MEDS is a Global and Population Health elective available for Duluth medical students. The course includes lectures and small group activities where students explore key topics in Global and Population Health. Students have the opportunity to identify and participate in international health experiences in the summer following participation in the course.

The Center for Rural Mental Health Studies at the University of Minnesota Medical School, Duluth campus, seeks to better understand the factors that contribute to mental health and disorders in rural areas and the barriers to effective treatment. With that knowledge, we can generate better approaches to prevention, assessment, and treatment that fit in rural settings financially, culturally, and geographically. Rather than simply creating an ‘urban’ care system in rural Minnesota, our goal is to create a system of mental health care that fits the rural setting.

Quality improvement and patient safety

A longitudinal integrated clerkship for third year medical students lasting 10 months. Students complete a number of clinical requirements while having the continuity of preceptors and patients throughout the course of their experience. Students are also required to conduct research in quality improvement and patient safety, presenting their findings and recommendations to leadership at the end of the program.

Research

Applicants to our program can apply for the Medical Scientist Training Program to simultaneously earn their MD and PhD in one of 11 biomedical sciences graduate programs. We are one of only 44 programs funded by the National Institutes of Health.

Current students are encouraged to work with faculty researchers on the Twin Cities and Duluth campuses to conduct research in an area of interest for them. Current opportunities are maintained on a central, Craigslist-style website.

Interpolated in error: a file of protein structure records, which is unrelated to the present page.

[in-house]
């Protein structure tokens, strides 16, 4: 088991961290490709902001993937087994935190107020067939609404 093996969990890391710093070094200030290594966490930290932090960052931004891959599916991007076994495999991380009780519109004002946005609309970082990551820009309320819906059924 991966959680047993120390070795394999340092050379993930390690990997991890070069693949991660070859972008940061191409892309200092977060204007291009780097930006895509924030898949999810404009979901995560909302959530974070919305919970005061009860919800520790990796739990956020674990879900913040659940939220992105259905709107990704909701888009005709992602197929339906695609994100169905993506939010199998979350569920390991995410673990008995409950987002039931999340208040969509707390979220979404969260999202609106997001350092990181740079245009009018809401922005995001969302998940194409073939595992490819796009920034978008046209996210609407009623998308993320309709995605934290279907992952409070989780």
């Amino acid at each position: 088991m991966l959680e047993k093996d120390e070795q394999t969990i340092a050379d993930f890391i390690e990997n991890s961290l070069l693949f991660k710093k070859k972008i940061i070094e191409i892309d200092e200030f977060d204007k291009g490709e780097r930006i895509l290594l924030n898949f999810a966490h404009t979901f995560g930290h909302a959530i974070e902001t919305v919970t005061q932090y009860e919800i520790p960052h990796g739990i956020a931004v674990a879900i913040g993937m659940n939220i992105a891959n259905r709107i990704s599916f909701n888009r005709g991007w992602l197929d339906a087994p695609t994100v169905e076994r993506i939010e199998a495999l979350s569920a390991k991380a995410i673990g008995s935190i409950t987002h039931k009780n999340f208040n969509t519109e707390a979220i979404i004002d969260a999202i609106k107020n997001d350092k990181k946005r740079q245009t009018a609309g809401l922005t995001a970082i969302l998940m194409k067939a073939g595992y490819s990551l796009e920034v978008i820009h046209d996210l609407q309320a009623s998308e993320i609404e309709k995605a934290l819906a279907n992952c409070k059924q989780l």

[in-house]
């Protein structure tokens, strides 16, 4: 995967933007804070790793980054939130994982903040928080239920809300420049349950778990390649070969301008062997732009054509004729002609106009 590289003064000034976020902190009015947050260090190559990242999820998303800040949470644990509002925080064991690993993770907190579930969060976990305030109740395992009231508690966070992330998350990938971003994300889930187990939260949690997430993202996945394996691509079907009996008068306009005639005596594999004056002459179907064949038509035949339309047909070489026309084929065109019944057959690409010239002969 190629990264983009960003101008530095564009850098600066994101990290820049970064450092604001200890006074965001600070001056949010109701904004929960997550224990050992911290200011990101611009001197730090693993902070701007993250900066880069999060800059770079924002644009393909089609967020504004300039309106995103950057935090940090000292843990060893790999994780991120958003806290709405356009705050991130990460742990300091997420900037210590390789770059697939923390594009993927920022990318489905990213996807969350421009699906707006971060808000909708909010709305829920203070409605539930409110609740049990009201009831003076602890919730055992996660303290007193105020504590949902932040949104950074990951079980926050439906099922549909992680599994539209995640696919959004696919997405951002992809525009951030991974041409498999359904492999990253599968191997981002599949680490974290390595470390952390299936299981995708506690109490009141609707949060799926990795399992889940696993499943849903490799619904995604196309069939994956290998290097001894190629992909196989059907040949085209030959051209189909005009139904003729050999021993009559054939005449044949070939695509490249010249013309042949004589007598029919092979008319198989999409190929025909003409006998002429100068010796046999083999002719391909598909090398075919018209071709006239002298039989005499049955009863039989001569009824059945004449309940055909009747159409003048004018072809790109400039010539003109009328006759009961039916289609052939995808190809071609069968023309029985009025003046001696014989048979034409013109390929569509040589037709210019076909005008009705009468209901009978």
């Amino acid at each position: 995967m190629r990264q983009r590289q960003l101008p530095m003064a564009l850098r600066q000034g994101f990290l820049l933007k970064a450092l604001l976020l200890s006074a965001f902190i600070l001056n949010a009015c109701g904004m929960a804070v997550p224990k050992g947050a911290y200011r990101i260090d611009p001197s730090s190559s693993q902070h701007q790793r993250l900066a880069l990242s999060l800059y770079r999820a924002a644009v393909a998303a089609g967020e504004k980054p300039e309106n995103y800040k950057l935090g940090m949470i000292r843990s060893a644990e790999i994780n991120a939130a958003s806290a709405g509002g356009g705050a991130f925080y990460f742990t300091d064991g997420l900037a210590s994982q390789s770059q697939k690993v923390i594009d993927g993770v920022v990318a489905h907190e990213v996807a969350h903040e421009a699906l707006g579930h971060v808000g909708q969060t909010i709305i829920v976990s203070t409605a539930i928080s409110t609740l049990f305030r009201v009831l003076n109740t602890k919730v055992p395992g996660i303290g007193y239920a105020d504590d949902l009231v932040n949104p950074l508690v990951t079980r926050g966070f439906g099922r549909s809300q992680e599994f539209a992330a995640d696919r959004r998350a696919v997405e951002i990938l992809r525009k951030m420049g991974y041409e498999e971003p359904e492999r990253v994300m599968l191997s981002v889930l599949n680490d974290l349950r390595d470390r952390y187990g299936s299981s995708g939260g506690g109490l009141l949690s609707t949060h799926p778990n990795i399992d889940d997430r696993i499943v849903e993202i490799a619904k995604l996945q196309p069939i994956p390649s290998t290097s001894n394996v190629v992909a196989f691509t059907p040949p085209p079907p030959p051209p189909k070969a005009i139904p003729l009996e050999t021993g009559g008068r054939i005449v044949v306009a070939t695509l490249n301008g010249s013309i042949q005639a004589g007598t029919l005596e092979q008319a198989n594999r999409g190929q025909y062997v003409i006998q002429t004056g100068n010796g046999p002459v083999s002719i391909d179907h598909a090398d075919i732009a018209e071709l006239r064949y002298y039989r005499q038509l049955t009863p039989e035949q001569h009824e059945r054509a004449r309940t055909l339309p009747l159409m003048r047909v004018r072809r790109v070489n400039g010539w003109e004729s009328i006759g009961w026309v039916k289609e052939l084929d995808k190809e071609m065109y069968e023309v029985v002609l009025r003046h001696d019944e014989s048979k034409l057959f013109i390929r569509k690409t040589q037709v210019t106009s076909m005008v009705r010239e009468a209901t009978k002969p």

Rural medicine

The Rural Physician Associate Program (RPAP) is a nine-month, community-based educational experience for University of Minnesota third-year medical students. RPAP students live and train in the rural communities they serve and are valued members of the community. They have the unique opportunity to see patients more than once and become an important part of patients' lives.

Underserved populations

Urban primary care

A longitudinal integrated clerkship for third-year medical students. During the nine-month-long program, MetroPAP students complete core clinical clerkship requirements in a metropolitan setting. Students benefit from continuity experiences with patients, families, preceptors, staff, and the community over an extended period. This allows students to follow patients through different venues of care: hospital, clinic, specialist practice, emergency room, regional treatment center, nursing homes, and home visits. In this way they see the impact of health and disease on patients' lives and their families and communities.

Ambulatory medicine

UCAM provides 12 weeks of ambulatory continuity experience in an underserved urban community. UCAM expands the Family Medicine Clerkship and exposes students to the real, practical side of medicine rarely covered in the average medical school's curriculum. Students learn about illness that's prevalent in diverse, low income, multicultural communities and how to fill out disability paperwork, learn how patients qualify for Medical Assistance, etc.